- Reading level: 3 - 6 years
- Paperback: 24 pages
- Publisher: S.Chand (G/L) & Company Ltd; first edition (1 March 2015)
- Language: English
- ISBN-10: 935121527X
- ISBN-13: 978-9351215271
- Product Dimensions: 20 x 14 x 4 cm
- Customer Reviews: 542 customer reviews
Amazon Bestsellers Rank:
#2,17,893 in Books (See Top 100 in Books)
- #42382 in Children's & Young Adult (Books)
Wuthering Heights Paperback – 1 Mar 2015
|Paperback, 1 Mar 2015||
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Moving on to the book... It is the best book written by Emily Bronte... It is even more popular than Jane Eyre which was written by her sister. It is a love story and what I love about this book is this beautiful setting. If you have read the book already you would know what am talking about. It also have some gothic elements . And if you want to read this book then I would ask you to read in the Fall season... Because you will just have the best time of your life reading it.
The darkest and most passionate Love story ever written... Emily Brontë weaved such a world out of her imagination that she left the generations since spellbound.. With only one Novel to her credit she has left such a mark on the world and the centuries which is not comparable.. What Love can make you do.. The loss can make you do.. The Extent to which your passion can push you... How Revenge that can burn your whole world to ground...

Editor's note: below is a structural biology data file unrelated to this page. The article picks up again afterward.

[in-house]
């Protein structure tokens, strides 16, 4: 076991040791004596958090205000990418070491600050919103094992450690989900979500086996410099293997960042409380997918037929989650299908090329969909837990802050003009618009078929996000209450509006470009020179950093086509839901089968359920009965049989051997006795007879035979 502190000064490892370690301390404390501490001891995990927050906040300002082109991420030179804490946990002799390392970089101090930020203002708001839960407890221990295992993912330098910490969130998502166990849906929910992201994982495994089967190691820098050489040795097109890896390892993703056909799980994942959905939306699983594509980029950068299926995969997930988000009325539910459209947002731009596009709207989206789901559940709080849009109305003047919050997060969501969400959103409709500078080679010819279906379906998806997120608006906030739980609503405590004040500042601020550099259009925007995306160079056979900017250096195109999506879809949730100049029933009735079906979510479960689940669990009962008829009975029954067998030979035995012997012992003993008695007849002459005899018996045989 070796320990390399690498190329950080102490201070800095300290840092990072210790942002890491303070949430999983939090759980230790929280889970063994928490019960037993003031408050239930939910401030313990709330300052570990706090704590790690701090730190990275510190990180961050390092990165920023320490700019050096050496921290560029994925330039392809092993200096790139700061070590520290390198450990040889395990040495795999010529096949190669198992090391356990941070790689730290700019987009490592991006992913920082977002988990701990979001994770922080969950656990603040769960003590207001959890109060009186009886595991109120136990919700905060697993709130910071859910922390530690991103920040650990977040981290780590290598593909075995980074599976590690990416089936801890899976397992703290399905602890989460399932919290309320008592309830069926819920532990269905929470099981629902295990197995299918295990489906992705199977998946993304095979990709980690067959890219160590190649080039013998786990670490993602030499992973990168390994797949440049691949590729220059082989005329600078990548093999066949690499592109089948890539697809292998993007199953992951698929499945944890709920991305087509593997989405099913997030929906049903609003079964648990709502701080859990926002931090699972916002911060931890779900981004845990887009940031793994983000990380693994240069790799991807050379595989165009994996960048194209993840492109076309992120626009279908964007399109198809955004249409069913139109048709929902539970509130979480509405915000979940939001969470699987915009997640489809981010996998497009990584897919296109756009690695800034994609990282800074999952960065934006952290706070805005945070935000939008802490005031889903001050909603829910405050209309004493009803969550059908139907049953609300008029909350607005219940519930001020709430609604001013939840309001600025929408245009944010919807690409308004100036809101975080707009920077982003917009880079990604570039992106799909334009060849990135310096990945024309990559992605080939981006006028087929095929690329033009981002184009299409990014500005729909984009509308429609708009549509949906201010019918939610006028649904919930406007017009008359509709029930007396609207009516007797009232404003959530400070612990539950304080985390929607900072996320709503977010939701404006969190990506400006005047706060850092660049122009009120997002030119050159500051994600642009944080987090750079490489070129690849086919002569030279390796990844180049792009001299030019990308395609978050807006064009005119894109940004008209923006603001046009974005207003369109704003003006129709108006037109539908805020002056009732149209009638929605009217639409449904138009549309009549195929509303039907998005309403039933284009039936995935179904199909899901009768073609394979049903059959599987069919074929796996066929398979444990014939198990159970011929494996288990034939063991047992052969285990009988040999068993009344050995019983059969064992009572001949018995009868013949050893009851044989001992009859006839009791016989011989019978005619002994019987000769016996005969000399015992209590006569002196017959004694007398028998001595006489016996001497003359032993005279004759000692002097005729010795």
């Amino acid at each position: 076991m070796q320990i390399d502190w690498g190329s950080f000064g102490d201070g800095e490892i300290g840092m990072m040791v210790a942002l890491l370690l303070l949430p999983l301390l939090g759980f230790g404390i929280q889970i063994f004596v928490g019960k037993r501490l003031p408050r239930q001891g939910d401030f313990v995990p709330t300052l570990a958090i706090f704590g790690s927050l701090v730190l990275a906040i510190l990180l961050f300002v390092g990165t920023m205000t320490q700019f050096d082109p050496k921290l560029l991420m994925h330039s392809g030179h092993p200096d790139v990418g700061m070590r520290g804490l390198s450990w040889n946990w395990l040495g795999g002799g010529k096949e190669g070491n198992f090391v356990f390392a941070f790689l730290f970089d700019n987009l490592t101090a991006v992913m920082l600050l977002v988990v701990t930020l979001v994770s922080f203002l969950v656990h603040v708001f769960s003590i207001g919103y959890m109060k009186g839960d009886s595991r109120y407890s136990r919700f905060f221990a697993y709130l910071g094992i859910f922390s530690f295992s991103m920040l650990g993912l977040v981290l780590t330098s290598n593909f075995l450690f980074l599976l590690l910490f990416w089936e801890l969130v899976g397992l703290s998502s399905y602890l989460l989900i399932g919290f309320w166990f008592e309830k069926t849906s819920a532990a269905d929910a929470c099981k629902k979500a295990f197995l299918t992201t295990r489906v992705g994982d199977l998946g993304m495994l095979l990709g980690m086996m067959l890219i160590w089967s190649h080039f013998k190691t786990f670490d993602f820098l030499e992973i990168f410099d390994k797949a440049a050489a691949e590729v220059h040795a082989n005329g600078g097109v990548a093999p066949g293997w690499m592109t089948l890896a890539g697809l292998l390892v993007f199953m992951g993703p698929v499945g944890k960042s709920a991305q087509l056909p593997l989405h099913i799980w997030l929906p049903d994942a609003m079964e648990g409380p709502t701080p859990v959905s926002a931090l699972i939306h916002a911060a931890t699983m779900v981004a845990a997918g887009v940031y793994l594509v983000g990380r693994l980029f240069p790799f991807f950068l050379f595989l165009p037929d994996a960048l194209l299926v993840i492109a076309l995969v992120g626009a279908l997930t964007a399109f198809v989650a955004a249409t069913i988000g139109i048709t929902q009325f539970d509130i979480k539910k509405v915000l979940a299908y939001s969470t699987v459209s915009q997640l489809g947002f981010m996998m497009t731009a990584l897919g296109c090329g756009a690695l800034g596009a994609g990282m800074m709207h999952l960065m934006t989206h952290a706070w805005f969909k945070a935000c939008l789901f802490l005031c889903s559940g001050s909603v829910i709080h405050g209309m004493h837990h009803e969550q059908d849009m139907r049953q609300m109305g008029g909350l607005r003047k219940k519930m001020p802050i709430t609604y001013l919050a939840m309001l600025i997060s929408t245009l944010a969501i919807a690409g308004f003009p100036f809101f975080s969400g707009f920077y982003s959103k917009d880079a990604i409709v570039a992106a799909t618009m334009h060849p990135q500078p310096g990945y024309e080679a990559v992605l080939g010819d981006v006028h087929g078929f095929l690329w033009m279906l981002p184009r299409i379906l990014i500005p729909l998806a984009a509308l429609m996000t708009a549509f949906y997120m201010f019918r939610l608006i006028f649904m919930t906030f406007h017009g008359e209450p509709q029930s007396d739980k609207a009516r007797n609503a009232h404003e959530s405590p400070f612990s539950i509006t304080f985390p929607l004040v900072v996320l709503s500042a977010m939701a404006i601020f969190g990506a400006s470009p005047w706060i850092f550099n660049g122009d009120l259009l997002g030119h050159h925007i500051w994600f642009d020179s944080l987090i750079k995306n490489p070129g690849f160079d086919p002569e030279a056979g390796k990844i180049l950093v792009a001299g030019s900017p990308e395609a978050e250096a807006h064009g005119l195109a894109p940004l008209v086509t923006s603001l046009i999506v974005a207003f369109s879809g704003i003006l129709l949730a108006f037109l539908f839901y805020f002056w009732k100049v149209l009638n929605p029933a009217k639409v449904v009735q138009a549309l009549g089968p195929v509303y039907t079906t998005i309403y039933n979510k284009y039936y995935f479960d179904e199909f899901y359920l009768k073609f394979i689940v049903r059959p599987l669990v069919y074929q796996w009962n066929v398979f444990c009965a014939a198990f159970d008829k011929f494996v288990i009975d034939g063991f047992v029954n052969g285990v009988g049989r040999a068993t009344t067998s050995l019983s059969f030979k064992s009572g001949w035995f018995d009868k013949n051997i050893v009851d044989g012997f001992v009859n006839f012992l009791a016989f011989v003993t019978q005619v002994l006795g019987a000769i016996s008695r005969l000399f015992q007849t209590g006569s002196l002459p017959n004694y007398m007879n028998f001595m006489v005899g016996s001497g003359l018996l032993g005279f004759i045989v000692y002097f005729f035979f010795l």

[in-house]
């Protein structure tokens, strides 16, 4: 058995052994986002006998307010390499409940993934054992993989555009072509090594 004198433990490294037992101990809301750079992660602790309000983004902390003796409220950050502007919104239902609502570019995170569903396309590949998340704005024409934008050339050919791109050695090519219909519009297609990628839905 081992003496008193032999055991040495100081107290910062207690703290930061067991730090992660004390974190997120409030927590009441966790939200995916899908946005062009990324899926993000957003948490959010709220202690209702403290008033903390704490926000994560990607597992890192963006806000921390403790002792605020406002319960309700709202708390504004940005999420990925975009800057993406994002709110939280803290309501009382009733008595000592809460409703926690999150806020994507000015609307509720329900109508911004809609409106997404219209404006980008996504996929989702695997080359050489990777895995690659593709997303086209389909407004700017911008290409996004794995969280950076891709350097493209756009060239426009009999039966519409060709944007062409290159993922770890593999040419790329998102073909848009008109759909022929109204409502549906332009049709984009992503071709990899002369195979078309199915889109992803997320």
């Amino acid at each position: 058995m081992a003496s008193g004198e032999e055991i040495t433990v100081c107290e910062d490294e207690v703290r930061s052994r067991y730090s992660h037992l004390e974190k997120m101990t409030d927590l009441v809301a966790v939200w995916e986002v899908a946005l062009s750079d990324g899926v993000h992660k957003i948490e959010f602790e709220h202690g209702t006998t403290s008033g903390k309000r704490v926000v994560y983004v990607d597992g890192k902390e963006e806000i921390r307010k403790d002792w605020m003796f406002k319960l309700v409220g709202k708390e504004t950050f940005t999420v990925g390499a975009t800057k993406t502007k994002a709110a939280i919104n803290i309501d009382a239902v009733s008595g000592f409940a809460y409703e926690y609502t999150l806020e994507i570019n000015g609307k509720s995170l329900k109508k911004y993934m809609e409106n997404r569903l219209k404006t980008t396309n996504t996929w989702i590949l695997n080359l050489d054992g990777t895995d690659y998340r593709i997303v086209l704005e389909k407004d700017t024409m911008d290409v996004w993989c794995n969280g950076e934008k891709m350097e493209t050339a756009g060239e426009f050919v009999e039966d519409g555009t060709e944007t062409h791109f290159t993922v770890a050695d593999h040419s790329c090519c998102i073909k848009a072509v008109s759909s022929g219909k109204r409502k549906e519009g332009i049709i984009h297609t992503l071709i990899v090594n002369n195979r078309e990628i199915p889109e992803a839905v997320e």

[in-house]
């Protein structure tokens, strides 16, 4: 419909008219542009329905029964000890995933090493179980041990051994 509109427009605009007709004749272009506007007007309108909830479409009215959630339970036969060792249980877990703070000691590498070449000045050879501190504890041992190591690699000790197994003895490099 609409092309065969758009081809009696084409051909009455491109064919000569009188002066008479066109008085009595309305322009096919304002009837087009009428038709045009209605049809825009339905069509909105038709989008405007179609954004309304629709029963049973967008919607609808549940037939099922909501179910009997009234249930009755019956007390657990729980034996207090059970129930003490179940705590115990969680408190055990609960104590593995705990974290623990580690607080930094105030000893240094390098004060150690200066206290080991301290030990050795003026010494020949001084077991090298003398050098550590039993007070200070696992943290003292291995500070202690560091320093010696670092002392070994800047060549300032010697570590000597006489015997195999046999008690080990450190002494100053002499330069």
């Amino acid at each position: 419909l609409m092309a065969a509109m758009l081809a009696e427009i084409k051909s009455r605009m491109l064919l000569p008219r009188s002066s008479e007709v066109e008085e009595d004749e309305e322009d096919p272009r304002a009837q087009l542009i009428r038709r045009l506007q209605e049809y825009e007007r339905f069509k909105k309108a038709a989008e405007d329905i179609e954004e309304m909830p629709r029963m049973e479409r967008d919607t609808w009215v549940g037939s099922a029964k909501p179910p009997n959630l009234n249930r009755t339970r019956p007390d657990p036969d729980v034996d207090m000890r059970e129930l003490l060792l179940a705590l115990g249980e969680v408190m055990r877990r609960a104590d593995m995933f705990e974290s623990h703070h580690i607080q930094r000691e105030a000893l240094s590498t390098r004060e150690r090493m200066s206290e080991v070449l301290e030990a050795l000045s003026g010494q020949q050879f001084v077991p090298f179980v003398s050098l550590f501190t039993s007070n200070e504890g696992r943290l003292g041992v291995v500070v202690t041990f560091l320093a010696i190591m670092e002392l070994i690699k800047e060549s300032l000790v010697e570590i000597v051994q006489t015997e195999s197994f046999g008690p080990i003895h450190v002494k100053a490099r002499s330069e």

Heathcliff, Catherine Earnsha, Ellen Dean, Edgar Linton, Hareton Earnshaw, Isabella Linton and Catherine Linton all are memorable and grounded characters who are full with raw emotions and desires.. and how the single bond of Love beyond any redemption swirls their world in the winds created by the loss of that love in those Dark forsaken moors, is something to behold... and How Emily has characterised their personas with the countryside she has created is beyond any comparison... Go for it.. Every Reader must read it in his life...
The Penguin Cloth bound format is really good but the corners does crease over time. The Cloth Bound edition is great for collection.
So, what do I love so much about Wuthering Heights? Everything. Okay, maybe not. That wouldn't really be saying it strongly enough.
What I love about this novel is the setting; the wilderness. This is not a story about niceties and upper class propriety. This is the tale of people who aren't so socially acceptable, who live away from the strict rules of civilization - it's almost as if they're not quite from the world we know. The isolation of the setting out on the Yorkshire moors between the fictional dwellings of The Heights and Thrushcross Grange emphasizes how far removed these characters are from social norms, how unconventional they are, and how lonely they are.